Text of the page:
As all four visiting professors hold rich research funding and experience, the project allows face-to-face opportunities to collaborate on project proposals, research papers and other research activities that can kick start discussions for collaboration and joined project proposals.

    Based on our new MSc Enterprise Information Systems we have already received inquiries on professional practice. Prof. Keith Phalp, our third co-applicant has been contacted by Welsh Government Chief Information Officer Michael Eaton. We are going to organize public panels or other industrial engagement opportunities by our visiting professors.

    To prepare the application I looked at the call for proposals for the FIF and attended one of the workshops about the fund. At the workshop I explained my ideas to Prof. Matthew Bennett, with the question which Fusion Investment Fund strand to follow. Matthew gave very clear direction that the appropriate strand would be to apply for (inward) study leave from the Fusion Investment Fund. In general, we saw that our proposal has a great opportunity to integrate education, research and professional practice. The project will run from Nov 2012 to May 2013, and we hope it will bring many further opportunities to Bournemouth University.

    Fusion Investment Funding/Fund

    Within the new Fusion Funding prospect here at Bournemouth University, I have just had success for a project examining  teaching practice and the use of media in the classroom.  The specific focus relates bullying, and name calling in school, and how media may be used to educate young learners.  I am very excited about this project, as it extends my foundational research in media representation and sexual diversity, allowing me to consider how teachers might relate issues of minority social identity.  Its very early days, as the project does not officially start until the 1st of October, and to be honest I have never done a blog before, and I (deliberately) have no presence on Facebook, Twitter etc, so the purpose of the blog is to reflect back on my progress for myself, as much as anything else, and if anyone reading this finds some interest, that’s great!

    With this in mind, I thought I might share the background for the project.  A few years back in the late 198os, a secondary school teacher friend of mine often told me of instances when he used to play educational dramas about gay and lesbian youth identity issues.  I remember one time, he told me that he had played the television drama ‘The Two of  Us’ (Roger Tongue, 1988), which features a ‘kind of’ teen romance. This was quite daring, as at the time there was the backdrop of Clause 28, and the prohibition of educating school audiences about gay and lesbian identity.  Wind forward, many years later, and referencing an entirely different country, the work of Debra Chasnoff and her production company Groundspark, offered great insight.  Educational documentaries such as ‘Thats a Family’ (2000), and ‘Straighlaced’ (2009) produced by Groundspark offered insight into the diversity of families (adopted, single parent, same sex parents, diverse ethnicity etc) and the problem of stereotyping gender norms for teens.  Also Groundspark produced ‘Lets Get Real’ talking about issues of name calling in school.  At Bournemouth I had discussed the merits of these documentaries to students in the year 2 Media and Diversity option that I held.  I was inspired how students engaged with the subject area, and how they related these issues to their own productions.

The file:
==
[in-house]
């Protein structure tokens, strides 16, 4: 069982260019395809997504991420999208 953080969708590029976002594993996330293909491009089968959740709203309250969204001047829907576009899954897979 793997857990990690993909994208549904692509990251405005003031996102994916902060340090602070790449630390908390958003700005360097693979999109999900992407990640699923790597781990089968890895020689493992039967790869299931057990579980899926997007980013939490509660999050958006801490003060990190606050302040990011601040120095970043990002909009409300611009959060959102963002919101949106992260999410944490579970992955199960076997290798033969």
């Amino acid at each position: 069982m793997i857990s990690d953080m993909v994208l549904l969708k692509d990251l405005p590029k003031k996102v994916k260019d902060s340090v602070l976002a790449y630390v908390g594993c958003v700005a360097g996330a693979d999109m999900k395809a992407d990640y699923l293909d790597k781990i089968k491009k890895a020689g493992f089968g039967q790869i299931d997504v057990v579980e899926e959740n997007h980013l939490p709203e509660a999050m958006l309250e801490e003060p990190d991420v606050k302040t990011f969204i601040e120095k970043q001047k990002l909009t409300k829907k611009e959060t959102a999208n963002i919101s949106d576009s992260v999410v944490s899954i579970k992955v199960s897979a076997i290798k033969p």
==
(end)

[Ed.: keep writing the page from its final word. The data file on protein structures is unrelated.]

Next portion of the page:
More recently, specifically September 2010, I was invited to speak at the Westminster Media Forum.  The conference subject area was LGBT (lesbian, gay, bisexual and transgender) representation in mainstream media.  I was thrilled to present a very brief paper to quite a diverse audience, including media professionals, broadcasters, and government representatives. My paper had been related to a need for more diverse representations.   The day after the conference, I read in the Guardian about the suicide of Tyler Clementi, a first year student at Rutgers university in the US.  He had killed himself, as his roommate had secretly filmed Tytler with a same sex partner.  The alleged shame appeared too much to bear for Tyler.  This high profile case made me investigate this further online.  I then discovered the ‘It Gets better Project’, a web site that was produced to offer support for youth contemplating suicide, due to oppression for sexual diversity.  What I did not know was that in the month of September 2010, a number of other gay male youth committed suicide also, stimulating video contribution to the ‘It Gets better Project’. I have done some papers on this area, considering the use of the site, but increasingly I am interested in how name calling is a real issue for young learners, and how words such as ‘gay’, ‘dyke’, ‘queer’ and ‘faggot’, are often unchallenged within diverse social environments.

    So this is the very basic background to my research project.  Some great research has already taken place looking at LGBT identity issues in school, such as the No Outsiders Project (funded by the ESRC) a few years back relative to primary schools, but I am looking to extend these ideas, looking at how media is used in the secondary school classroom.

    As a precursor to this project, I recently presented a paper at the Screen Conference in Glasgow, considering how children may read representations.  I was particularly interested in how young learners may read irony, which enables youth to make complex judgments about ‘earnest’ or ‘hyper-real’ representations.

    So this is my starting point. I’ll add to this blog, as it all progresses.  Thanks again, supporters of this bid.